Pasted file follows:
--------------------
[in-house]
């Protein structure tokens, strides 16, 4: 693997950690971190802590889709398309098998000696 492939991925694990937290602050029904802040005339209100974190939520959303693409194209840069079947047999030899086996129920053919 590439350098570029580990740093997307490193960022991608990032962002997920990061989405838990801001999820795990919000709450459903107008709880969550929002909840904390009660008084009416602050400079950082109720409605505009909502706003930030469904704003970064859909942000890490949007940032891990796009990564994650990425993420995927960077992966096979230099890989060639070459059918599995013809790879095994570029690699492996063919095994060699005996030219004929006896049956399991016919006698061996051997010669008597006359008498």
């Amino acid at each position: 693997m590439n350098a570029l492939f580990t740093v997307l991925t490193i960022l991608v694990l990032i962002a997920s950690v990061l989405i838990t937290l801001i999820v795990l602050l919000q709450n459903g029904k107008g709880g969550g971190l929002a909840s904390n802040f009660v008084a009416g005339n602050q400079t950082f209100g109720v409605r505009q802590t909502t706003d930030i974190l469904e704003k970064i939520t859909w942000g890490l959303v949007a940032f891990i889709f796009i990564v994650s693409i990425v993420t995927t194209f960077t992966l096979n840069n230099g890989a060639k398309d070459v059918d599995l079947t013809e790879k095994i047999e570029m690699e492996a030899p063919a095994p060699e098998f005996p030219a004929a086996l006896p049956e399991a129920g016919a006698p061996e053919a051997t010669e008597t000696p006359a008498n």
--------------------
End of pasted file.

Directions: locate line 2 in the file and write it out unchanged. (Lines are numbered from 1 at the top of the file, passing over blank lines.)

């Protein structure tokens, strides 16, 4: 693997950690971190802590889709398309098998000696 492939991925694990937290602050029904802040005339209100974190939520959303693409194209840069079947047999030899086996129920053919 590439350098570029580990740093997307490193960022991608990032962002997920990061989405838990801001999820795990919000709450459903107008709880969550929002909840904390009660008084009416602050400079950082109720409605505009909502706003930030469904704003970064859909942000890490949007940032891990796009990564994650990425993420995927960077992966096979230099890989060639070459059918599995013809790879095994570029690699492996063919095994060699005996030219004929006896049956399991016919006698061996051997010669008597006359008498």